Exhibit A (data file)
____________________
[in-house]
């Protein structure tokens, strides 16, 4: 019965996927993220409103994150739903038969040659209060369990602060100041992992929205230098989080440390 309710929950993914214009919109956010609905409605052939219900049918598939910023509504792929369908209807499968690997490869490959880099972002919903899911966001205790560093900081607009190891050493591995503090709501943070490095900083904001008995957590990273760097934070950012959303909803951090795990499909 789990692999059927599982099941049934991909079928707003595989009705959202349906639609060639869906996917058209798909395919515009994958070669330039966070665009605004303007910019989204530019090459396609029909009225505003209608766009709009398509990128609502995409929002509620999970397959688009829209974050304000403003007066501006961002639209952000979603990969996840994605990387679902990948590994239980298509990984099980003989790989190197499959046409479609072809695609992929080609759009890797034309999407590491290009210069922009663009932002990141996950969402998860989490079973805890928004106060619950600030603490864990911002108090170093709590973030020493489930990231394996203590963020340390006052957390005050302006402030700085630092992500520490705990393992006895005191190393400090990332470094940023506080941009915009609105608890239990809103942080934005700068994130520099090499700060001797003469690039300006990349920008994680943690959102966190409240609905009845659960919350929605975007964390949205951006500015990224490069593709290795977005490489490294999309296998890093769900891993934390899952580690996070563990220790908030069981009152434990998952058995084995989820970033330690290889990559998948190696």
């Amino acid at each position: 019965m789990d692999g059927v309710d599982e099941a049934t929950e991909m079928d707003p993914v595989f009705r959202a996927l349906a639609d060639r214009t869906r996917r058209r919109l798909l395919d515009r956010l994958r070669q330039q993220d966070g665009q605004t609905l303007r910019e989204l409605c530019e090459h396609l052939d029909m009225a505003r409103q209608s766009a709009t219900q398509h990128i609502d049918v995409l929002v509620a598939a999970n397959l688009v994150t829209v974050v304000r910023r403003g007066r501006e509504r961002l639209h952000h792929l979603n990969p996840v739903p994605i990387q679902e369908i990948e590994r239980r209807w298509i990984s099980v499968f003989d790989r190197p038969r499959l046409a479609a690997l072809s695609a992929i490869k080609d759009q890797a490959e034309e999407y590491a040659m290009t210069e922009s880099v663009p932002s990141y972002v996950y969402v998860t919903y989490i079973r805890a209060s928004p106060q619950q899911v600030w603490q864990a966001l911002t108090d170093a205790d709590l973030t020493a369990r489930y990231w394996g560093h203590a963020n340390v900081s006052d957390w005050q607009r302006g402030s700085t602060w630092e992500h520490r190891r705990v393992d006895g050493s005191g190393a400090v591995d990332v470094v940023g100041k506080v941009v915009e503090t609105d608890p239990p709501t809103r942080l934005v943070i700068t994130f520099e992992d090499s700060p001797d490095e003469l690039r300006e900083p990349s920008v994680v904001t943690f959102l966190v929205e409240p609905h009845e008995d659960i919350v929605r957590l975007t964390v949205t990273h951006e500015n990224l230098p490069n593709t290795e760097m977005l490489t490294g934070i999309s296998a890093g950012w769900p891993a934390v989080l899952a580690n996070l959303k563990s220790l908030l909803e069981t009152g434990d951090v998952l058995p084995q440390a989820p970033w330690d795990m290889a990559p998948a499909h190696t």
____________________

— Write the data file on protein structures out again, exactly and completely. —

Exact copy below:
[in-house]
């Protein structure tokens, strides 16, 4: 019965996927993220409103994150739903038969040659209060369990602060100041992992929205230098989080440390 309710929950993914214009919109956010609905409605052939219900049918598939910023509504792929369908209807499968690997490869490959880099972002919903899911966001205790560093900081607009190891050493591995503090709501943070490095900083904001008995957590990273760097934070950012959303909803951090795990499909 789990692999059927599982099941049934991909079928707003595989009705959202349906639609060639869906996917058209798909395919515009994958070669330039966070665009605004303007910019989204530019090459396609029909009225505003209608766009709009398509990128609502995409929002509620999970397959688009829209974050304000403003007066501006961002639209952000979603990969996840994605990387679902990948590994239980298509990984099980003989790989190197499959046409479609072809695609992929080609759009890797034309999407590491290009210069922009663009932002990141996950969402998860989490079973805890928004106060619950600030603490864990911002108090170093709590973030020493489930990231394996203590963020340390006052957390005050302006402030700085630092992500520490705990393992006895005191190393400090990332470094940023506080941009915009609105608890239990809103942080934005700068994130520099090499700060001797003469690039300006990349920008994680943690959102966190409240609905009845659960919350929605975007964390949205951006500015990224490069593709290795977005490489490294999309296998890093769900891993934390899952580690996070563990220790908030069981009152434990998952058995084995989820970033330690290889990559998948190696």
């Amino acid at each position: 019965m789990d692999g059927v309710d599982e099941a049934t929950e991909m079928d707003p993914v595989f009705r959202a996927l349906a639609d060639r214009t869906r996917r058209r919109l798909l395919d515009r956010l994958r070669q330039q993220d966070g665009q605004t609905l303007r910019e989204l409605c530019e090459h396609l052939d029909m009225a505003r409103q209608s766009a709009t219900q398509h990128i609502d049918v995409l929002v509620a598939a999970n397959l688009v994150t829209v974050v304000r910023r403003g007066r501006e509504r961002l639209h952000h792929l979603n990969p996840v739903p994605i990387q679902e369908i990948e590994r239980r209807w298509i990984s099980v499968f003989d790989r190197p038969r499959l046409a479609a690997l072809s695609a992929i490869k080609d759009q890797a490959e034309e999407y590491a040659m290009t210069e922009s880099v663009p932002s990141y972002v996950y969402v998860t919903y989490i079973r805890a209060s928004p106060q619950q899911v600030w603490q864990a966001l911002t108090d170093a205790d709590l973030t020493a369990r489930y990231w394996g560093h203590a963020n340390v900081s006052d957390w005050q607009r302006g402030s700085t602060w630092e992500h520490r190891r705990v393992d006895g050493s005191g190393a400090v591995d990332v470094v940023g100041k506080v941009v915009e503090t609105d608890p239990p709501t809103r942080l934005v943070i700068t994130f520099e992992d090499s700060p001797d490095e003469l690039r300006e900083p990349s920008v994680v904001t943690f959102l966190v929205e409240p609905h009845e008995d659960i919350v929605r957590l975007t964390v949205t990273h951006e500015n990224l230098p490069n593709t290795e760097m977005l490489t490294g934070i999309s296998a890093g950012w769900p891993a934390v989080l899952a580690n996070l959303k563990s220790l908030l909803e069981t009152g434990d951090v998952l058995p084995q440390a989820p970033w330690d795990m290889a990559p998948a499909h190696t």